I’m not afraid of sharing some ideas I have because I use posts like this one as evidence if I do get to start a scifi series I have in mind. (started one Nanowrimo but failed when very early I hit a big plot point that needs more research)

Bender. As a robot he has no emotions and sometimes that makes him very sad.

R2D2, the central character of the Star Wars films.

Now that’s a robot with good birthing hips.

I couldn’t agree more. In the final Deckard vs Batty showdown, we already know that Replicants are “more human than humans”, but by sparing Deckard’s life Batty shows that they (rep’s) are in fact capable of being more humane than humans. IMO, regardless of Roy’s actual screen time, that scene establishes him as the film’s real protagonist and hero.

I was going to mention Data, too. In the movies he had his emotion chip. Even though some people thought it was sappy, I liked the ending of Generations when he found his pet cat.

Data: Counselor, I believe my emotion chip is malfunctioning. I am happy to see Spot, yet I am crying.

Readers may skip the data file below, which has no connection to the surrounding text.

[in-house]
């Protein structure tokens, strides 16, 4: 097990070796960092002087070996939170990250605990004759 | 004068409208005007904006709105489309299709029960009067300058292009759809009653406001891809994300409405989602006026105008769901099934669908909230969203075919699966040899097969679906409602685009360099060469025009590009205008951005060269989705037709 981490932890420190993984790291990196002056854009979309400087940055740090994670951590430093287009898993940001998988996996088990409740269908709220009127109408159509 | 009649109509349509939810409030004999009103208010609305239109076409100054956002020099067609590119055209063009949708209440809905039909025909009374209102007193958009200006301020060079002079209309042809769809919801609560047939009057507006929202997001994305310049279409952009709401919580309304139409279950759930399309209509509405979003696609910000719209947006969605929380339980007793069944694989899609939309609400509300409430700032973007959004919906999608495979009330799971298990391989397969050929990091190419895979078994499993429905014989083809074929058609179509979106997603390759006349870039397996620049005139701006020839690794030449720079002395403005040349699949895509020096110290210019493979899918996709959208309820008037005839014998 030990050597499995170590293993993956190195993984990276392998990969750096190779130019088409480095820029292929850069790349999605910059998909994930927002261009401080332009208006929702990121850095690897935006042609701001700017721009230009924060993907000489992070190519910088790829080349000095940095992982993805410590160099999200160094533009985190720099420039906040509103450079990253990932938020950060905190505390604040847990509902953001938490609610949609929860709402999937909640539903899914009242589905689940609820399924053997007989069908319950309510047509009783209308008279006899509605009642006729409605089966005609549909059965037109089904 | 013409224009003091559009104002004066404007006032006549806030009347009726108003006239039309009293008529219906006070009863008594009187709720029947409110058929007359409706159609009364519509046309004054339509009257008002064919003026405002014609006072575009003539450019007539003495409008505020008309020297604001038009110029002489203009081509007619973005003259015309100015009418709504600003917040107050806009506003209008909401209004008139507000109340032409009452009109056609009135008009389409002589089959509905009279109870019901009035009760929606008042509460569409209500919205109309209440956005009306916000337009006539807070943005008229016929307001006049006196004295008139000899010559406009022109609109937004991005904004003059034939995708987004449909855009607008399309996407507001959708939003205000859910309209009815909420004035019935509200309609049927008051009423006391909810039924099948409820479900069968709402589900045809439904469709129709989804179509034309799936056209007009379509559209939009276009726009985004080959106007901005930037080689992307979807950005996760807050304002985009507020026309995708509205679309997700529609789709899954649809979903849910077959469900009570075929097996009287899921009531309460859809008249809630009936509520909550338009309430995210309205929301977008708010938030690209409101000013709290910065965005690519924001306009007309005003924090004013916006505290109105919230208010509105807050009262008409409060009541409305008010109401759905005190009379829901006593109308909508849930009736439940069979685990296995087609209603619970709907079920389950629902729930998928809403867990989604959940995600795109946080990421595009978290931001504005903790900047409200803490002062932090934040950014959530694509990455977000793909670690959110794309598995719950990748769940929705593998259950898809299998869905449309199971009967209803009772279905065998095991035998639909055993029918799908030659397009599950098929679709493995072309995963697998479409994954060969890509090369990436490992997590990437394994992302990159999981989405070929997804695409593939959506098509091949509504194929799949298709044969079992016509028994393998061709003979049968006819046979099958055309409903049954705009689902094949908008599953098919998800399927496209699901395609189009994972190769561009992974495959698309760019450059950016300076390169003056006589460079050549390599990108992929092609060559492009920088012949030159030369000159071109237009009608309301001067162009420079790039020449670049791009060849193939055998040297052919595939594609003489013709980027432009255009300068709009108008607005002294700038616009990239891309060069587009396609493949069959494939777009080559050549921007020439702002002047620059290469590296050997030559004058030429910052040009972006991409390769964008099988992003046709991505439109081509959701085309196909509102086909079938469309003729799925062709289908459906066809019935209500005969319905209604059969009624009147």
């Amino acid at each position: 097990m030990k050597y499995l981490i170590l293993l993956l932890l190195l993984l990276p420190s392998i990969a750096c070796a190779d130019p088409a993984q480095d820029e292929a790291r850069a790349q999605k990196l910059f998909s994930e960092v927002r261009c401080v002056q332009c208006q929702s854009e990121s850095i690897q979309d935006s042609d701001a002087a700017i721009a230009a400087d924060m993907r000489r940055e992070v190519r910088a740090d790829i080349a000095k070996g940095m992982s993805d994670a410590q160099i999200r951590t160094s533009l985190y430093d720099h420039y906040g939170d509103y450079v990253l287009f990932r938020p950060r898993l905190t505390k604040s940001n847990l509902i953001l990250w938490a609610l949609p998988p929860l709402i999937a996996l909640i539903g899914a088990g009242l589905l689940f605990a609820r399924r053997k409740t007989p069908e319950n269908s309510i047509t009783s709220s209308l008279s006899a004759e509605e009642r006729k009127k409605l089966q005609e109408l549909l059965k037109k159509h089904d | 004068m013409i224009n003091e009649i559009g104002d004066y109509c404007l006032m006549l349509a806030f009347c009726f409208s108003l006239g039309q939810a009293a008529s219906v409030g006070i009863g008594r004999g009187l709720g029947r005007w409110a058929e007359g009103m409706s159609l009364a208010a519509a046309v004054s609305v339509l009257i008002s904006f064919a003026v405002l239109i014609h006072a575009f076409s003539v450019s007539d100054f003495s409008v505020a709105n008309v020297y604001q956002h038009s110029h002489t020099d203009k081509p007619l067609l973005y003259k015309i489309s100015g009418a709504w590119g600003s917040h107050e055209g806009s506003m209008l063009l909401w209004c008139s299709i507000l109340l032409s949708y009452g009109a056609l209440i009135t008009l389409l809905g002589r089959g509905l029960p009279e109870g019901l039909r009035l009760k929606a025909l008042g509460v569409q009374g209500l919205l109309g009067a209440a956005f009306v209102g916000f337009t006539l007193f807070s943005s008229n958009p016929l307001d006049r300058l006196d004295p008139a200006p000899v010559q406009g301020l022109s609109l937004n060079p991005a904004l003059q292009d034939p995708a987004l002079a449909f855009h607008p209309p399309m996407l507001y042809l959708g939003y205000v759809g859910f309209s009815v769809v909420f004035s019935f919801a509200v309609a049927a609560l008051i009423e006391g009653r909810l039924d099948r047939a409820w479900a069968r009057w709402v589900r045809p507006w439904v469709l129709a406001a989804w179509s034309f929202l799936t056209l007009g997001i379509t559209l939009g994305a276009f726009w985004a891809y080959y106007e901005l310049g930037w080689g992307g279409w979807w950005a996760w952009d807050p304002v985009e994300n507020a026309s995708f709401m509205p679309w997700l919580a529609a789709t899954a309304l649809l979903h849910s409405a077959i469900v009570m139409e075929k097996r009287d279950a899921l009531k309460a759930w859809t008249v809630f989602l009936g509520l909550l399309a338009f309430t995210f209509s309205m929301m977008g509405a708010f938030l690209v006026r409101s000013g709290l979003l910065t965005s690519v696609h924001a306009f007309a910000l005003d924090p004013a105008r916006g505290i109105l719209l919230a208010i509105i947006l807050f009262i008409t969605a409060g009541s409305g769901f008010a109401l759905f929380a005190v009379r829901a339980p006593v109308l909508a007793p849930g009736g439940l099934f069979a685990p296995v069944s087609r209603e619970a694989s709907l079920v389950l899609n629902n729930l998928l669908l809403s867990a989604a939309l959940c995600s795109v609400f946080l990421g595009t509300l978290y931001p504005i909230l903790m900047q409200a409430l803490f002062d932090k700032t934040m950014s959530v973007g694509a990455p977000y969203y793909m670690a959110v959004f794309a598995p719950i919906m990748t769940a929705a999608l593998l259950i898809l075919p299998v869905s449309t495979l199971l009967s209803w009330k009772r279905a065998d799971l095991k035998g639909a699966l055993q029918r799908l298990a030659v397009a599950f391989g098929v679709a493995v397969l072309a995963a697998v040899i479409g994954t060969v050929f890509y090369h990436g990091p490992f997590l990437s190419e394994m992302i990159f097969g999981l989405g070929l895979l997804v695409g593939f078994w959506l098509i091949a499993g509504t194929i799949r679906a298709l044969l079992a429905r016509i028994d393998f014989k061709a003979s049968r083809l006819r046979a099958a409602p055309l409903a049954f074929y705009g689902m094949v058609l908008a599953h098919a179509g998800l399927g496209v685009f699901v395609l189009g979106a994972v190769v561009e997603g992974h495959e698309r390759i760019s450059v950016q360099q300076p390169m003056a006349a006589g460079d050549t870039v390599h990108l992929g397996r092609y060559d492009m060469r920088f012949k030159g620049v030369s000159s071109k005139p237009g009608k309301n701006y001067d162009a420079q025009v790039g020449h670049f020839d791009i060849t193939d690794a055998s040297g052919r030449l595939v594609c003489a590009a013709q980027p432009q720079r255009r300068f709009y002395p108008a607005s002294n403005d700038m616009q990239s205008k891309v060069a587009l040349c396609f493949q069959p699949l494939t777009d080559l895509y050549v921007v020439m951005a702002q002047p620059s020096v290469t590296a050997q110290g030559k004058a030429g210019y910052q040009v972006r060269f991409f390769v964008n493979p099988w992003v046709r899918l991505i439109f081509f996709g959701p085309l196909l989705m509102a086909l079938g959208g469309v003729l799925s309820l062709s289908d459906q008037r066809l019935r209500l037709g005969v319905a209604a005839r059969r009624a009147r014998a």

Troi: No, Data. It’s working perfectly.

I actually found The Iron Giant to be quite compelling and affecting.

Why do you need an android who can pass for human to do any of that? Specialized gizmos can handle all of those things at far less cost. A humanoid android is like buying a blender/toaster/motorized wheelchair.

Nowhere I do say that other types of androids will not be norm.

What I think (and it is mostly for fictional purposes here, although of course I do think a lot of this will take place) is that a lot of development will happen on the medical field and with costs reductions and seeing how industries diversify I think a lot of designs will be re-purposed for other industries (here I remember how when I worked at testing of electric components the industries we tested for were for the medical and the aerospace and military industries.)